On the one hand, the independent FineGolf, which takes no party-political side, is nevertheless at liberty to promulgate its own values on conservationism, reflected in our strident promotion of Jim Arthur’s natural approach to greenkeeping and agronomy, that includes minimum use of inputs of fertiliser, water and pesticides. We believe Trump is in step with this conservationist approach.

On the other hand the national broadcaster, funded by £3.5 billion of tax-payer money, is inevitably open to criticism when it attempts to undermine this major £1 billion investment in the North East Scottish economy that has been welcomed by the majority (polls say 90%) of the area’s population.

In this instance FineGolf would not be surprised if the public’s trust in the Corporation’s fairness and unbiased nature is undermined.

Regards Lorne

On November 26th, 2012 andy hart said:

I ask myself some questions regarding the construction of this new golf course.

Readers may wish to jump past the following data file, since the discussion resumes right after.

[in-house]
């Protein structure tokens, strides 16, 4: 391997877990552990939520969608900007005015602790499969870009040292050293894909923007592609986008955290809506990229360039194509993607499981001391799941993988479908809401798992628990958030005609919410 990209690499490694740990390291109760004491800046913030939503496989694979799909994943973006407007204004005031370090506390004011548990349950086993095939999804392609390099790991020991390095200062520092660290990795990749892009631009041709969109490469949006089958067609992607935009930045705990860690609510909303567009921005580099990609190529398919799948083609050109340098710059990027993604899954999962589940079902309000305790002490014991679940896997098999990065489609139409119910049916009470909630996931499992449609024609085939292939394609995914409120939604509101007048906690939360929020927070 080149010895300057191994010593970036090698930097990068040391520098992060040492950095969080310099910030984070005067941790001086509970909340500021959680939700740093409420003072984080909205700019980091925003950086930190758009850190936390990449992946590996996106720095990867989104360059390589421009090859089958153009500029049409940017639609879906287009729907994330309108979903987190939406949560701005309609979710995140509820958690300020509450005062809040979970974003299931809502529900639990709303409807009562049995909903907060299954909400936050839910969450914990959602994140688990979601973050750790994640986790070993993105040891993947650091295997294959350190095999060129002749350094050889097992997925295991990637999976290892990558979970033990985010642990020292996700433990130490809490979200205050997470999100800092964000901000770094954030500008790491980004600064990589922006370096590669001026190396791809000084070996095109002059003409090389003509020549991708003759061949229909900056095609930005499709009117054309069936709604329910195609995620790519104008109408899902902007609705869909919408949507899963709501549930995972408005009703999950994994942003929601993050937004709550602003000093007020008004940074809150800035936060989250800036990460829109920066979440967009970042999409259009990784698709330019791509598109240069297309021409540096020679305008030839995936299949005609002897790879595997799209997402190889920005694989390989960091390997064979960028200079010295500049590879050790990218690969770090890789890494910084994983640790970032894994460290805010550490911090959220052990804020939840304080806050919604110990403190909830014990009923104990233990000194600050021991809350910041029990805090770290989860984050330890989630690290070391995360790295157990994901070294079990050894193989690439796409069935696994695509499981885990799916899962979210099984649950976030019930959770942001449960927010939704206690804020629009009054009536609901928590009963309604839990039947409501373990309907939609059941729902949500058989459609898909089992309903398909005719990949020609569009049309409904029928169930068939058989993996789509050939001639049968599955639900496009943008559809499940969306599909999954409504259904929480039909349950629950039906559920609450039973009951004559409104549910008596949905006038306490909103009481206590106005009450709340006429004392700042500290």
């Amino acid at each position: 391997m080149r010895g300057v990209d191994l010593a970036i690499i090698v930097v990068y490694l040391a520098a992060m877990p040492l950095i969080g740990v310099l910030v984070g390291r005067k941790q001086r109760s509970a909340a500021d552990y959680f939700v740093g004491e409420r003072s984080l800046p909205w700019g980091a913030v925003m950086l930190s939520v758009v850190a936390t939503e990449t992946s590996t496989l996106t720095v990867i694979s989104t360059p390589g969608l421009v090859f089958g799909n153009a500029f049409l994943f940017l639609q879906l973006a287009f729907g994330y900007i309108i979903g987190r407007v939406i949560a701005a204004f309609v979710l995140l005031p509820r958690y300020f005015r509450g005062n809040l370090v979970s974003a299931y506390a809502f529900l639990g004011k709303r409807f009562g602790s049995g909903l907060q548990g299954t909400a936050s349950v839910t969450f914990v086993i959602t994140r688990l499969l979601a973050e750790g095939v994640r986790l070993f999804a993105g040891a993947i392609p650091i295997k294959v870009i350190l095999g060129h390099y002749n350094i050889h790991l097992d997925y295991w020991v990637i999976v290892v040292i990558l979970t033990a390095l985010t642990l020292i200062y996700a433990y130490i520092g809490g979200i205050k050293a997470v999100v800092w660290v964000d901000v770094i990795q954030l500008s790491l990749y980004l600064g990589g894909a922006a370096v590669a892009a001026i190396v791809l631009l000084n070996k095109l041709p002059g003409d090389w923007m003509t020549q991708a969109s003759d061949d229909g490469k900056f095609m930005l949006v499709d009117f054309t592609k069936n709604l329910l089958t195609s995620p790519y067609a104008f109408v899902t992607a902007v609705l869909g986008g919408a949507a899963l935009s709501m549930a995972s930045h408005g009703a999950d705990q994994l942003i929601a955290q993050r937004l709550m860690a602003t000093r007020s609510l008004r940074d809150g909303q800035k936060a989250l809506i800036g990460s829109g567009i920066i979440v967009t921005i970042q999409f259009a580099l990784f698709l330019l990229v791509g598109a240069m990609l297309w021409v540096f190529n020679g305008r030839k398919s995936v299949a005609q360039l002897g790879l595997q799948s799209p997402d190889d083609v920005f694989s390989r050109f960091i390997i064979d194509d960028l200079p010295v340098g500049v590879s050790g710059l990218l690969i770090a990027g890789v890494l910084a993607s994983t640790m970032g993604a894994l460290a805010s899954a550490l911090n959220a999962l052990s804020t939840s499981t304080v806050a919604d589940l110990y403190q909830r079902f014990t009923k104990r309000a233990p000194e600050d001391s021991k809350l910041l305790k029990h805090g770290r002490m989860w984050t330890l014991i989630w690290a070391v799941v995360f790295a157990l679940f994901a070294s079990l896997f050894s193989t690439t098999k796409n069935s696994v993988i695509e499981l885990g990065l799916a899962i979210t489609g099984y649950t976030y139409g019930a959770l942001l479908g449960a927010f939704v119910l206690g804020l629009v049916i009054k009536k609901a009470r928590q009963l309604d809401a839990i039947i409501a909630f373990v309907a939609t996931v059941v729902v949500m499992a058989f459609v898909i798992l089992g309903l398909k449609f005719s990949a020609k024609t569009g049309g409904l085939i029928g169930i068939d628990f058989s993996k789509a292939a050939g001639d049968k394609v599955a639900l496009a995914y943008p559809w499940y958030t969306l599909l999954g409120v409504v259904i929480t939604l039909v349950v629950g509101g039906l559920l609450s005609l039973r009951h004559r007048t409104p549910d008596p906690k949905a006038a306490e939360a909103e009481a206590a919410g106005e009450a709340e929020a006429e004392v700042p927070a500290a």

1) was it for the benefit of the people living in the immediate area. I think not. It seems to me that Trump is only interested in making money from the course and the homes and hotels to be constructed at the site. (ED: creating wealth helps the world go round! but there is another view that he is a golf nut and irrespective of the cost wants to leave a legacy)

2 Local golfers will not benefit from the course because it is far to expensive for them to be able to play.
There was very little involvement by local firms in the construction of the course, most of it was done by outsiders. (ED: If the windfarm is stopped and the £1billion investment happens, the local economy will be boosted.)
The red herring of claiming that it has improved the environment of the surrounding area is a joke. (ED: This is a crucial question and seeding the course with Bents and fescue grasses, it suggests the course will have a conservationist pedigree.)